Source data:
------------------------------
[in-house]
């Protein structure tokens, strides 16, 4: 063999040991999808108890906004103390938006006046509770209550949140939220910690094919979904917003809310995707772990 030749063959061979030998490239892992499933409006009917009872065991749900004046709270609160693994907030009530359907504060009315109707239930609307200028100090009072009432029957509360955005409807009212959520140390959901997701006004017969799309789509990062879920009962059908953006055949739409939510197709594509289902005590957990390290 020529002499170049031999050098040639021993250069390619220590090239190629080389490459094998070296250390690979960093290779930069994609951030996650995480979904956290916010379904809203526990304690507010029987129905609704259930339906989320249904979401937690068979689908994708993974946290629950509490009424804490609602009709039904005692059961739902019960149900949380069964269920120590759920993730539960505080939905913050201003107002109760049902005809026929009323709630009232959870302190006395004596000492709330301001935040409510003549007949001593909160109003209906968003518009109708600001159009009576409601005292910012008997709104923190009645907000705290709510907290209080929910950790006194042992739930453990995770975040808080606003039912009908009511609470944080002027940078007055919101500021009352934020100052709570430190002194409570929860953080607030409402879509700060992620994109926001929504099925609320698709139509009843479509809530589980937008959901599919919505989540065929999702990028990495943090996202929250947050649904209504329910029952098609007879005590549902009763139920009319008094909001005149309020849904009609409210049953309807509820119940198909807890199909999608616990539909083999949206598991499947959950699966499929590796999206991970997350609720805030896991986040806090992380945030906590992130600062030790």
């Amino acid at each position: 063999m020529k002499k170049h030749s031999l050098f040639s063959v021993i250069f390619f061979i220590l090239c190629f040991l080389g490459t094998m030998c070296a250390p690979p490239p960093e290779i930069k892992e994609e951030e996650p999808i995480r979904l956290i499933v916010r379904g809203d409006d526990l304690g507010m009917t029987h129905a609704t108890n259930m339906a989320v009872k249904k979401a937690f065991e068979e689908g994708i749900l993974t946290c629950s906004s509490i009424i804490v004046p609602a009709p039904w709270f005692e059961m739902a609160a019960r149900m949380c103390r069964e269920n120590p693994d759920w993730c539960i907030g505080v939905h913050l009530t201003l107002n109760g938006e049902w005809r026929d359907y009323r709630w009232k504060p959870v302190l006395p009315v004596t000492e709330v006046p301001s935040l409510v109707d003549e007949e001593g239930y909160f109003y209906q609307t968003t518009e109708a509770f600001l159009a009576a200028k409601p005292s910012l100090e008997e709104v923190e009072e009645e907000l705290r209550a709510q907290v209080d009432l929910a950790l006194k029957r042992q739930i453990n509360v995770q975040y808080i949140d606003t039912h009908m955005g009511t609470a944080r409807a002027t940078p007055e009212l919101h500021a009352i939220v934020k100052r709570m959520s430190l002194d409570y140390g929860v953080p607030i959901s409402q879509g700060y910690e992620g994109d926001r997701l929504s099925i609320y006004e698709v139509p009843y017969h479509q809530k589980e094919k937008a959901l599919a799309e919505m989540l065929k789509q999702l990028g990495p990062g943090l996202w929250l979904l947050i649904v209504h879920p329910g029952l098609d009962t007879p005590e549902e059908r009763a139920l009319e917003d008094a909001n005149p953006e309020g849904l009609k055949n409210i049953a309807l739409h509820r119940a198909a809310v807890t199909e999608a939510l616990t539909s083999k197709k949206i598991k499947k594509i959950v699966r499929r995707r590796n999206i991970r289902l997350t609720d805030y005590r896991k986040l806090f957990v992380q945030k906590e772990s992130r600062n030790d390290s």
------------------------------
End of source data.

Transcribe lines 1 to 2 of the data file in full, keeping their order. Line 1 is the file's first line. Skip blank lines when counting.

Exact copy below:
[in-house]
């Protein structure tokens, strides 16, 4: 063999040991999808108890906004103390938006006046509770209550949140939220910690094919979904917003809310995707772990 030749063959061979030998490239892992499933409006009917009872065991749900004046709270609160693994907030009530359907504060009315109707239930609307200028100090009072009432029957509360955005409807009212959520140390959901997701006004017969799309789509990062879920009962059908953006055949739409939510197709594509289902005590957990390290 020529002499170049031999050098040639021993250069390619220590090239190629080389490459094998070296250390690979960093290779930069994609951030996650995480979904956290916010379904809203526990304690507010029987129905609704259930339906989320249904979401937690068979689908994708993974946290629950509490009424804490609602009709039904005692059961739902019960149900949380069964269920120590759920993730539960505080939905913050201003107002109760049902005809026929009323709630009232959870302190006395004596000492709330301001935040409510003549007949001593909160109003209906968003518009109708600001159009009576409601005292910012008997709104923190009645907000705290709510907290209080929910950790006194042992739930453990995770975040808080606003039912009908009511609470944080002027940078007055919101500021009352934020100052709570430190002194409570929860953080607030409402879509700060992620994109926001929504099925609320698709139509009843479509809530589980937008959901599919919505989540065929999702990028990495943090996202929250947050649904209504329910029952098609007879005590549902009763139920009319008094909001005149309020849904009609409210049953309807509820119940198909807890199909999608616990539909083999949206598991499947959950699966499929590796999206991970997350609720805030896991986040806090992380945030906590992130600062030790």